The (Original) Problems of Haiti

By Deane Barker tags: social-justice, politics

I’m more than a little amazed that I stumbled on this article.

A divided island: the forces working against Haiti:

For years, I have wondered about this very question: why has the Dominican Republic done fairly well, while Haiti is a trainwreck, given that they share the same island?

Last year I listened to “Guns, Germs, and Steel” by Jared Diamond, which is about why and how civilizations developed. I enjoyed it, and I was thinking to myself, “Man, I wish Jared Diamond would answer my questions about Haiti…”

And here is an article with this subtitle:

Why does Haiti have it so tough compared with its neighbour, the Dominican Republic? Jared Diamond explains

That’s crazy awesome.

(The article is actually extracted from his current book, “Collapse: How Societies Choose to Fail or Succeed,” which I now have to read, I supposed.)

The gist of it comes down to these precipitating factors:

  • The Haitian side of the island doesn’t get much rain – not nearly as much as the Dominican side. So the Dominican side of the island is vastly superior to plant life and agriculture.

  • Back in the Colonial Period, Haiti was a French colony, and France developed it with slave labor. The Dominican Republic was a Spanish colony, and Spain was having economic problems, so couldn’t develop their side of the island. This caused Haiti to have a much greater population density than their neighbor, along with the accompanying societal problems of slavery.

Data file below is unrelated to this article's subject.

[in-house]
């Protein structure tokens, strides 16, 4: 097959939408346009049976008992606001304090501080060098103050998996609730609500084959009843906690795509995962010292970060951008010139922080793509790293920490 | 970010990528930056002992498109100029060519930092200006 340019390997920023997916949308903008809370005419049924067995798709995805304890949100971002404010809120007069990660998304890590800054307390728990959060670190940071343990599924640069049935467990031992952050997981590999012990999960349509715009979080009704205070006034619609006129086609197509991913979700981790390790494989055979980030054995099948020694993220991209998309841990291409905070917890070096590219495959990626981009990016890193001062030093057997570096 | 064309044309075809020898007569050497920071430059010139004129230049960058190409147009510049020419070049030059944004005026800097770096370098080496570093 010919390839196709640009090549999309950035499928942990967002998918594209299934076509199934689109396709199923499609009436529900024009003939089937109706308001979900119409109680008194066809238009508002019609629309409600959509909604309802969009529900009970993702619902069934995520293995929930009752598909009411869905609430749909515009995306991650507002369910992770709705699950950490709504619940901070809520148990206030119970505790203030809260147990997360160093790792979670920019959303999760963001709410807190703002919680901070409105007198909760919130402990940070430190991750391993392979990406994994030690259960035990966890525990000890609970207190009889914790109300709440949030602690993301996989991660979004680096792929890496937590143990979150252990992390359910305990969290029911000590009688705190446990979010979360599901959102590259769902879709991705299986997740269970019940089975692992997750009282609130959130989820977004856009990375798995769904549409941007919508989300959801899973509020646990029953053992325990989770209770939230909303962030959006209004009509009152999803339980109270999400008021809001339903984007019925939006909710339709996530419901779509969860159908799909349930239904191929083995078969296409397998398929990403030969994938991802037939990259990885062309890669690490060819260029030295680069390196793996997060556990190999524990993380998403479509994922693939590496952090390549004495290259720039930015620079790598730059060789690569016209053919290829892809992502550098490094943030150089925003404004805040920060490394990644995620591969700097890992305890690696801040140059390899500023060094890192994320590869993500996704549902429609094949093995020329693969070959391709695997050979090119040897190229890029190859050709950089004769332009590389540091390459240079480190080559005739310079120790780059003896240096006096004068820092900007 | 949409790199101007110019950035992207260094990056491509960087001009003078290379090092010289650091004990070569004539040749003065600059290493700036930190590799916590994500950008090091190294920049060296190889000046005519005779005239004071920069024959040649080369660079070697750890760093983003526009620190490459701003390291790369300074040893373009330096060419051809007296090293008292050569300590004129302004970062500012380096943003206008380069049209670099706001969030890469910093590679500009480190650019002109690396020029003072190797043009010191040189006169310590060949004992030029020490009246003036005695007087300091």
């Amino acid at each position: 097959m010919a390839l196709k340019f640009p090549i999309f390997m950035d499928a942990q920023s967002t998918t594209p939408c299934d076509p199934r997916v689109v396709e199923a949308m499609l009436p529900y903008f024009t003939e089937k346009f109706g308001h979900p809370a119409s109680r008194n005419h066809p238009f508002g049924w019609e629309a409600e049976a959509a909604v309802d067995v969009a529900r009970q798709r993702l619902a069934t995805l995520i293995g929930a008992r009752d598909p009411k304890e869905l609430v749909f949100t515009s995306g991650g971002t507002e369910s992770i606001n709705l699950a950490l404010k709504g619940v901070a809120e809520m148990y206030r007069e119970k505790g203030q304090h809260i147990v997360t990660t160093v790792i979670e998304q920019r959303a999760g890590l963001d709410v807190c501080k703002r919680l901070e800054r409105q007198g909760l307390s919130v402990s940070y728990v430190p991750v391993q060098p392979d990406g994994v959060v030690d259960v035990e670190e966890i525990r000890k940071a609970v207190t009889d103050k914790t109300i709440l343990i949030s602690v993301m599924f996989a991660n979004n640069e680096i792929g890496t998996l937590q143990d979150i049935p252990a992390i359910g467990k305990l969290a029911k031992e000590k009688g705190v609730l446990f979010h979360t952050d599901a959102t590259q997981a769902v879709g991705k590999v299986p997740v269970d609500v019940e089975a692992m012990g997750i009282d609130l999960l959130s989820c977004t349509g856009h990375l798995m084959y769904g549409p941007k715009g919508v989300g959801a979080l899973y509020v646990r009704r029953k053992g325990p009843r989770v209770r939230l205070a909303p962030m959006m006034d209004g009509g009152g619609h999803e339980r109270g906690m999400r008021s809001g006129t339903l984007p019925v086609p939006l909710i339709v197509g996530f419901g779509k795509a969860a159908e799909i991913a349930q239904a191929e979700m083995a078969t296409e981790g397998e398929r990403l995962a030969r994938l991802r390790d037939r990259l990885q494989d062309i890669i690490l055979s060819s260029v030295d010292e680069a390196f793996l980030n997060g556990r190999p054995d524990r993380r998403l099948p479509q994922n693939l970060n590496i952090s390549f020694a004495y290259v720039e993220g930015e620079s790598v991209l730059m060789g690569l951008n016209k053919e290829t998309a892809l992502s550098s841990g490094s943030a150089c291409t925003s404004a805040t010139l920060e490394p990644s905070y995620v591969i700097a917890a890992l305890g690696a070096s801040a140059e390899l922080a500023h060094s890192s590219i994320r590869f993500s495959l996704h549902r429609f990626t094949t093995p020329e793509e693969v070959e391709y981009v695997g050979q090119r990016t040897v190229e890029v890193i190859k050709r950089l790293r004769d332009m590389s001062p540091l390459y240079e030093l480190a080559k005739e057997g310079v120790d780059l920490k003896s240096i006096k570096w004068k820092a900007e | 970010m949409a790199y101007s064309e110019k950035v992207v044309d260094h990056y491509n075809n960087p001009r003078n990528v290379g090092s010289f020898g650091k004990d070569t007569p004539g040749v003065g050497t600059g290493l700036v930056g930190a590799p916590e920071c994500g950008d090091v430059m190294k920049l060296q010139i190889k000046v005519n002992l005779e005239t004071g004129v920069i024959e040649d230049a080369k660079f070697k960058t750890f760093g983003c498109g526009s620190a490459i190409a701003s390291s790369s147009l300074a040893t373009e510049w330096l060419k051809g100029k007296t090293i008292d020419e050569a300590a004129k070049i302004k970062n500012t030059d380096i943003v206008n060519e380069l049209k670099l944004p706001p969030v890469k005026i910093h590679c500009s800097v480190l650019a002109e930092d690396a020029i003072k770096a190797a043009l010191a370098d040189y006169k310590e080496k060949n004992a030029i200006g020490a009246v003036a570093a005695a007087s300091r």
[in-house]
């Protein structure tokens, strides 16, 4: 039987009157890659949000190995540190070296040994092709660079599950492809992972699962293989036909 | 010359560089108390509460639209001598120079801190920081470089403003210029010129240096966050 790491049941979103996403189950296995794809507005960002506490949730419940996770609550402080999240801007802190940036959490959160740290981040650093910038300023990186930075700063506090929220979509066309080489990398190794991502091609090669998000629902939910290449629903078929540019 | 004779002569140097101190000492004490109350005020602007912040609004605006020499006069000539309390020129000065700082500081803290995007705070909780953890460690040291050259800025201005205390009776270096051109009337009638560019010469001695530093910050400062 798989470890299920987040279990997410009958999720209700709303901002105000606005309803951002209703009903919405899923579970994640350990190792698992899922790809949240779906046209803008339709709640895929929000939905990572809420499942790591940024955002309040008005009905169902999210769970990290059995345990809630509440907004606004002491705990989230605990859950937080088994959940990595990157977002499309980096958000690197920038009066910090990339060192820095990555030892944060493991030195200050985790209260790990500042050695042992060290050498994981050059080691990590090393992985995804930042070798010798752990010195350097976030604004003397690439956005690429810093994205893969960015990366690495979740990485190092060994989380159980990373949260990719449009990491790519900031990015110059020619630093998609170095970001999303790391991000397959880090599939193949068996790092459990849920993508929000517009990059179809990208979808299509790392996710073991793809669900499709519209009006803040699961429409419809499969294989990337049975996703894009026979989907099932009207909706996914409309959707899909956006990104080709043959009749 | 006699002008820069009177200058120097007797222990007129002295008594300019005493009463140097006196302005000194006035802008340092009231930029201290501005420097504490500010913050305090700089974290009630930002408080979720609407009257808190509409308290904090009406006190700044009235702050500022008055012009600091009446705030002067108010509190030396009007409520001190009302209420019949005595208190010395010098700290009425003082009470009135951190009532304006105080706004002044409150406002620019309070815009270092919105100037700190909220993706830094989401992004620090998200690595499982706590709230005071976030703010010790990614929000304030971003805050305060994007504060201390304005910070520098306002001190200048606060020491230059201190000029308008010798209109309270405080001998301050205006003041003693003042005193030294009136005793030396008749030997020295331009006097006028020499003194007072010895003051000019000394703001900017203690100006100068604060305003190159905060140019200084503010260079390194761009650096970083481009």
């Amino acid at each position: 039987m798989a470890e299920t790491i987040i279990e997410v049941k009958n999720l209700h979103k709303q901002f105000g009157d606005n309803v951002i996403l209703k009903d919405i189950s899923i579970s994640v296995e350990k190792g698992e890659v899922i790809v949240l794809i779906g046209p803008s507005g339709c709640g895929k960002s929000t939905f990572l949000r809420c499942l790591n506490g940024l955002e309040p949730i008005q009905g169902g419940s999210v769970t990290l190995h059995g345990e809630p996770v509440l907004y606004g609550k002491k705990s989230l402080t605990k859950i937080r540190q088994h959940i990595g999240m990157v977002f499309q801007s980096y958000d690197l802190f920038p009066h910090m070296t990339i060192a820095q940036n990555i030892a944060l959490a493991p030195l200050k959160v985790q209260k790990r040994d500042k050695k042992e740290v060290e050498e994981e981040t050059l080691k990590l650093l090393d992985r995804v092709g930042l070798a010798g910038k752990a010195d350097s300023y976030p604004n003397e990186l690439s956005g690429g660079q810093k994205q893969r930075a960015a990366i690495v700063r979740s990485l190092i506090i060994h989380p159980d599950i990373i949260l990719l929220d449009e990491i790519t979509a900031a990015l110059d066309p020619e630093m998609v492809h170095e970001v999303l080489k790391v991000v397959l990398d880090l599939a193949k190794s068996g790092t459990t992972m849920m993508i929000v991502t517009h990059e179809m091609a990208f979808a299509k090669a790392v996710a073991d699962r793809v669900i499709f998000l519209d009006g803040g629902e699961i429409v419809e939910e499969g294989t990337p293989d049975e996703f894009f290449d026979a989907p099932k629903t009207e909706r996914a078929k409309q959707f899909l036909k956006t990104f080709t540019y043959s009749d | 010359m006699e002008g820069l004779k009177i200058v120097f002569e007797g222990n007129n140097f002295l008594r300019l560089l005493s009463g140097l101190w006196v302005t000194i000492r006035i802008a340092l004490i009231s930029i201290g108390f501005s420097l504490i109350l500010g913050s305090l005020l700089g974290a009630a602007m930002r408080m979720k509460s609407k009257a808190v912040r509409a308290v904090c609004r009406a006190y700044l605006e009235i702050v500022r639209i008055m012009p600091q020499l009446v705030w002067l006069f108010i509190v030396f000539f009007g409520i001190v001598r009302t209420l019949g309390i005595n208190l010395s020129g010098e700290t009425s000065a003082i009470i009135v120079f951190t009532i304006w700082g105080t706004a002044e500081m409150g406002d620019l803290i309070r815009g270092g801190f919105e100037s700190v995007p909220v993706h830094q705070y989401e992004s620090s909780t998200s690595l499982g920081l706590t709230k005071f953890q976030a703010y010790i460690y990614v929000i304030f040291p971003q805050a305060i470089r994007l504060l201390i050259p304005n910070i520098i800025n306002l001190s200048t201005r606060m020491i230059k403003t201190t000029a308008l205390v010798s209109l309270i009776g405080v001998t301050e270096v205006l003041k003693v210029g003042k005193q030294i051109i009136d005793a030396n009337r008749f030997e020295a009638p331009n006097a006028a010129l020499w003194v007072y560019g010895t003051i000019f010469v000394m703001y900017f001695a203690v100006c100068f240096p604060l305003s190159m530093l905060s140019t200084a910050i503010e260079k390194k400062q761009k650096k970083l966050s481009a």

• France deforested a lot of the country in the 19th century and brought the timber back to Europe.

So, Haiti by the start of the 20th century was (1) relatively arid, (2) packed with former slaves, and (3) largely stripped of its forests. Not a good way to head into the Industrial Revolution.

The Dominican Republic, on the other hand, was still fairly fresh. It peaked later, essentially. In the 20th century, it was much more attractive to Europeans who brought business, investment, and help it develop an export economy.

The rest is history, really.

The question becomes, what do you do now? How do you turn a country around? I wish I knew.

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